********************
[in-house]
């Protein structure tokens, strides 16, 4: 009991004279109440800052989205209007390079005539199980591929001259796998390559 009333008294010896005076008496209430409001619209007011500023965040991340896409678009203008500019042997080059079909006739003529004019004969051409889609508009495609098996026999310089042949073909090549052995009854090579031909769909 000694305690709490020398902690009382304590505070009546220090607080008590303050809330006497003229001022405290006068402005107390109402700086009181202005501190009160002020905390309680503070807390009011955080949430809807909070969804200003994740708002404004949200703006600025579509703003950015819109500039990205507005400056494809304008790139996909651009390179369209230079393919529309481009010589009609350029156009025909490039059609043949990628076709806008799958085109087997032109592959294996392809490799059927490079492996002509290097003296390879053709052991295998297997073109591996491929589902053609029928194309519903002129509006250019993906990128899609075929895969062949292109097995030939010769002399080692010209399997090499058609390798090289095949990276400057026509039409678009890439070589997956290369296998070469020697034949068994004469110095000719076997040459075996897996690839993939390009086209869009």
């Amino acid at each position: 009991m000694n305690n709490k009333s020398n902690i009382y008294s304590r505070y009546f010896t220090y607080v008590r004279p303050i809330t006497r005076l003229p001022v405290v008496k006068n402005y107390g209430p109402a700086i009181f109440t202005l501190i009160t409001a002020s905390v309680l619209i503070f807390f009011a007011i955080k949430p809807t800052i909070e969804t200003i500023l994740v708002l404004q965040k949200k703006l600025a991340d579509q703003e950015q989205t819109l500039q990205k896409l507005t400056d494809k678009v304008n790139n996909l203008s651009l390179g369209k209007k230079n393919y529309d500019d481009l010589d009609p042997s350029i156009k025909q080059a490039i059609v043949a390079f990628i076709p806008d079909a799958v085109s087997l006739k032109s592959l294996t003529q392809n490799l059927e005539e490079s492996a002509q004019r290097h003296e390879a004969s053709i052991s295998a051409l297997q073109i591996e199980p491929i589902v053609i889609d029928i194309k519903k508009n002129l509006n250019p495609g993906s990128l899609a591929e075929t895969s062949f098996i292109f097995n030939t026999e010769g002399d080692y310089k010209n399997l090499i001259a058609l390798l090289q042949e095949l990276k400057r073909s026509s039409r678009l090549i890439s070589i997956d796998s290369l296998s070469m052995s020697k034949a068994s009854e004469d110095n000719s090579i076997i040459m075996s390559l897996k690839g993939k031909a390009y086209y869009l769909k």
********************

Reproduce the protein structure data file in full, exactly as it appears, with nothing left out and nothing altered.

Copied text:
[in-house]
């Protein structure tokens, strides 16, 4: 009991004279109440800052989205209007390079005539199980591929001259796998390559 009333008294010896005076008496209430409001619209007011500023965040991340896409678009203008500019042997080059079909006739003529004019004969051409889609508009495609098996026999310089042949073909090549052995009854090579031909769909 000694305690709490020398902690009382304590505070009546220090607080008590303050809330006497003229001022405290006068402005107390109402700086009181202005501190009160002020905390309680503070807390009011955080949430809807909070969804200003994740708002404004949200703006600025579509703003950015819109500039990205507005400056494809304008790139996909651009390179369209230079393919529309481009010589009609350029156009025909490039059609043949990628076709806008799958085109087997032109592959294996392809490799059927490079492996002509290097003296390879053709052991295998297997073109591996491929589902053609029928194309519903002129509006250019993906990128899609075929895969062949292109097995030939010769002399080692010209399997090499058609390798090289095949990276400057026509039409678009890439070589997956290369296998070469020697034949068994004469110095000719076997040459075996897996690839993939390009086209869009």
């Amino acid at each position: 009991m000694n305690n709490k009333s020398n902690i009382y008294s304590r505070y009546f010896t220090y607080v008590r004279p303050i809330t006497r005076l003229p001022v405290v008496k006068n402005y107390g209430p109402a700086i009181f109440t202005l501190i009160t409001a002020s905390v309680l619209i503070f807390f009011a007011i955080k949430p809807t800052i909070e969804t200003i500023l994740v708002l404004q965040k949200k703006l600025a991340d579509q703003e950015q989205t819109l500039q990205k896409l507005t400056d494809k678009v304008n790139n996909l203008s651009l390179g369209k209007k230079n393919y529309d500019d481009l010589d009609p042997s350029i156009k025909q080059a490039i059609v043949a390079f990628i076709p806008d079909a799958v085109s087997l006739k032109s592959l294996t003529q392809n490799l059927e005539e490079s492996a002509q004019r290097h003296e390879a004969s053709i052991s295998a051409l297997q073109i591996e199980p491929i589902v053609i889609d029928i194309k519903k508009n002129l509006n250019p495609g993906s990128l899609a591929e075929t895969s062949f098996i292109f097995n030939t026999e010769g002399d080692y310089k010209n399997l090499i001259a058609l390798l090289q042949e095949l990276k400057r073909s026509s039409r678009l090549i890439s070589i997956d796998s290369l296998s070469m052995s020697k034949a068994s009854e004469d110095n000719s090579i076997i040459m075996s390559l897996k690839g993939k031909a390009y086209y869009l769909k």